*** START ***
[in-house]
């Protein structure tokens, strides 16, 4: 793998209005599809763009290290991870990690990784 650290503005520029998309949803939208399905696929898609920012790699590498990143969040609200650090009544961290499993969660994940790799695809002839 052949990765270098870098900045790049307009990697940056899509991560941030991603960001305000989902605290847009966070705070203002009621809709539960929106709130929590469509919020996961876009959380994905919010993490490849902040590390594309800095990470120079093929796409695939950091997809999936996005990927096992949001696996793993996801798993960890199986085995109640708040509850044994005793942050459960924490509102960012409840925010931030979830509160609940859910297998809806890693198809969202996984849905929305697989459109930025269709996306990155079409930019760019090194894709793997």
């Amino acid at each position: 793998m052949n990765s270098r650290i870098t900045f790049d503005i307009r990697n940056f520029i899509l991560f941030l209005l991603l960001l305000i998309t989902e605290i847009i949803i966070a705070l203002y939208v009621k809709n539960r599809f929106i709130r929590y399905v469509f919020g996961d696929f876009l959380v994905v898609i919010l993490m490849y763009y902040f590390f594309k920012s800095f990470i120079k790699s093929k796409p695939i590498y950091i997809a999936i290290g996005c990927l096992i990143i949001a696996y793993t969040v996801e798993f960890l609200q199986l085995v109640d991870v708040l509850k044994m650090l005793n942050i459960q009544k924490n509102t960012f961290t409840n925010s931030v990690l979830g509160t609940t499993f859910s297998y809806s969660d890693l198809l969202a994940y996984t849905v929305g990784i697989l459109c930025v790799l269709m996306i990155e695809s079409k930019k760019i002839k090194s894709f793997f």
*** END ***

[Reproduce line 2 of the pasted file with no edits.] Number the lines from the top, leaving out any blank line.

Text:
């Protein structure tokens, strides 16, 4: 793998209005599809763009290290991870990690990784 650290503005520029998309949803939208399905696929898609920012790699590498990143969040609200650090009544961290499993969660994940790799695809002839 052949990765270098870098900045790049307009990697940056899509991560941030991603960001305000989902605290847009966070705070203002009621809709539960929106709130929590469509919020996961876009959380994905919010993490490849902040590390594309800095990470120079093929796409695939950091997809999936996005990927096992949001696996793993996801798993960890199986085995109640708040509850044994005793942050459960924490509102960012409840925010931030979830509160609940859910297998809806890693198809969202996984849905929305697989459109930025269709996306990155079409930019760019090194894709793997």